Ultrasound biomicroscopy (UBM), a high-frequency (50–100 MHz), high-resolution imaging technique, offers cross-sectional images of the anterior segment to a depth of 5 mm [35] and improves the detection rate of subluxated lenses. Compared to 50 MHz UBM, 25 MHz UBM has a relatively low frequency, which is focused on the lens to a scanning depth of 9 mm. It is worth discussing whether any advantage exists in examining subluxated lenses using 25 MHz UBM. However, to the best of our knowledge, information regarding these two different UBM frequencies is scarce. This study discusses these two different imaging modalities and their role in the diagnosis of subluxated lenses.

2. Participants and Methods

2.1. Participants

A total of 20 normal volunteers (40 eyes) and 45 suspected cases (49 eyes) of lens subluxation were selected, including 26 females (40.0%) and 39 males (60.0%), from February 2017 to October 2017. Participants’ ages ranged from 21 to 85 years (mean ± SD: 51.4 ± 14.4 years). The normal eye criteria included the logarithmic minimal angle resolution (logMAR), uncorrected visual acuity (UCVA) was 0.8–1.0, the slit lamp examination was normal, and without ocular history. Among the suspected subluxated ones, 19 eyes (38.8%) exhibited age-related cataracts, 17 eyes (34.7%) exhibited traumatic cataracts, 8 eyes (16.3%) exhibited cataracts after glaucoma surgery, 4 eyes (8.2%) exhibited congenital subluxation of the lens, and 1 eye (2%) exhibited a ciliary body tumor.

2.2. Methods of Examination

All subjects underwent 50 MHz panoramic UBM (MD-300L, MEDA Co., Ltd., Tianjin, China) examinations firstly, then underwent 25 MHz panoramic UBM (MD-320, MEDA Co., Ltd., Tianjin, China) examinations after ten minutes of rest with the same gain (75 dB), indoor light, and watching distance (33 cm) to capture axial and longitudinal section images of the lens at the Eye Department of the Fourth Affiliated Hospital of China Medical University (Shenyang, Liaoning, China) by an experienced examiner (S.M.Y). These two UBM scanners allowed 4-5 mm and 9-10 mm tissue penetration and axial resolution of approximately 50 μm, 9-10 mm tissue penetration was used in the axial scan, and 4-5 mm tissue penetration was used in the longitudinal scan. In both 25 and 50 MHz UBM, the axial and lateral resolutions were no greater than 0.05 mm and 0.1 mm, and the axial and lateral geometric position accuracies were no greater than 10% and 15%. An immersion B-scan technique was employed, and the patients were placed in a supine position after superficial anesthesia. A sterile scleral cup was placed into the conjunctival sac and filled with distilled water as a coupling agent.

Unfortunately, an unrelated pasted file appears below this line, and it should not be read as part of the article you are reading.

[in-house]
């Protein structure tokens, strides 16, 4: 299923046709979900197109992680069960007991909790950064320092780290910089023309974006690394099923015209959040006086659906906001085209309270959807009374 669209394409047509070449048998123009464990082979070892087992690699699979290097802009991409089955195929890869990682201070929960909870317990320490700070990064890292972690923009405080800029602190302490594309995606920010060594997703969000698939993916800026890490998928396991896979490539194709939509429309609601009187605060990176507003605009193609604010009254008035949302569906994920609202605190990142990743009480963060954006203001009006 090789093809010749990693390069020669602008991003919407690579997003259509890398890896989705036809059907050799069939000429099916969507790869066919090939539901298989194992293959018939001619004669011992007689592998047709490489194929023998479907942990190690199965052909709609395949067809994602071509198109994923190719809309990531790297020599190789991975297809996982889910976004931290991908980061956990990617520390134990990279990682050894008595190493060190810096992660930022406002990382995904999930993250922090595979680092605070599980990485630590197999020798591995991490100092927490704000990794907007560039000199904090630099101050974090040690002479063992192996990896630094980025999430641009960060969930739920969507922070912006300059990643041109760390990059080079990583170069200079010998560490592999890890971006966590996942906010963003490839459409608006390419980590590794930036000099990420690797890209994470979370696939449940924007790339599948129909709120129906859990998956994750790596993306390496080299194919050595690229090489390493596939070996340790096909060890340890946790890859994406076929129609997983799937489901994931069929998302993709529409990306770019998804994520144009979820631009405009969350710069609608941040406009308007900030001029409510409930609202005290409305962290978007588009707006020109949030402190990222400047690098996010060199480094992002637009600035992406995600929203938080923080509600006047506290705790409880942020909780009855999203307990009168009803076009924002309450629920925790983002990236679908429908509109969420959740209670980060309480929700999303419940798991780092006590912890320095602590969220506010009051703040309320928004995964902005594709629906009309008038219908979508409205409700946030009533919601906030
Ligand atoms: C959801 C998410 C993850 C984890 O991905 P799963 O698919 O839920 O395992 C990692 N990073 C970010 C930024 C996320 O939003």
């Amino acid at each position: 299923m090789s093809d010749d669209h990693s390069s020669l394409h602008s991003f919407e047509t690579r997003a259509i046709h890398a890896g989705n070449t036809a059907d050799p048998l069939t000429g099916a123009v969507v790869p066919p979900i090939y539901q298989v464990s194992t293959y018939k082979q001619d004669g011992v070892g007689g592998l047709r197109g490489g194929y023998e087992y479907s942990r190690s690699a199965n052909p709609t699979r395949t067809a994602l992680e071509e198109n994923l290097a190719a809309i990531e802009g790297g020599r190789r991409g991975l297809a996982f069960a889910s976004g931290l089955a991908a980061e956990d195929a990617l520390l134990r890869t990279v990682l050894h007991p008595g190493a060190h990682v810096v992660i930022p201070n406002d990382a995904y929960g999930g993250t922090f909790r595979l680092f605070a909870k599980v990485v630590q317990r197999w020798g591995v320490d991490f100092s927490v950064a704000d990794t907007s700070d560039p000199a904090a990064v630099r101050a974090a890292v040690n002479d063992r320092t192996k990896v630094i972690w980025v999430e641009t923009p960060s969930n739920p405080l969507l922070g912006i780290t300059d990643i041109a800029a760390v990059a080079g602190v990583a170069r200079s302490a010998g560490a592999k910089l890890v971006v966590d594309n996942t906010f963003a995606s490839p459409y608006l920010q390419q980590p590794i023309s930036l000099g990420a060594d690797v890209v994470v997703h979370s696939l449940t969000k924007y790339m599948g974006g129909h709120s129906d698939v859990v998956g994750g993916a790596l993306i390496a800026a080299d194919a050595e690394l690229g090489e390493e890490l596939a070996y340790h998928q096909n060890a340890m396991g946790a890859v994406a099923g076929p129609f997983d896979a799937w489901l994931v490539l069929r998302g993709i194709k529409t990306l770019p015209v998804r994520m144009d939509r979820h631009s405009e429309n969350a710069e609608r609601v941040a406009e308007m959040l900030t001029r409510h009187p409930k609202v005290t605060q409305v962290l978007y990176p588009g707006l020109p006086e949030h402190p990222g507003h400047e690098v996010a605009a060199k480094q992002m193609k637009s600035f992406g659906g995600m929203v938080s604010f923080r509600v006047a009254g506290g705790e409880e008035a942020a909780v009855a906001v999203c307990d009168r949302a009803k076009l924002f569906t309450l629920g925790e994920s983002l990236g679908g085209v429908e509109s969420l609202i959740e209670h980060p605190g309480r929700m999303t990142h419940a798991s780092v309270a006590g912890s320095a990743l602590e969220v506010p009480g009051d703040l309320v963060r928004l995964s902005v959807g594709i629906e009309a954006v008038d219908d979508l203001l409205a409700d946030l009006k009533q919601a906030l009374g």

In the normal subjects, one vertical axial section (12:00–6:00) and eight longitudinal sections (12:00, 1:30, 3:00, 4:30, 6:00, 7:30, 9:00, and10:30) images were captured by 50 MHz UBM, while four axial sections (12:00–6:00, 3:00–9:00, 4:30–10:30, and 7:30–1:30) images were captured by 25 MHz UBM. In the subluxated subjects, the longitudinal scans were mainly used in 50 MHz UBM to determine the range and the most significant direction of lens subluxation carefully, and the axial scans were mainly used in 25 MHz UBM to determine the subluxated lens. Three clear images in the most significant subluxated direction of these two UBMs were captured to measure the parameters of the lens position by the same operator (S.M.Y).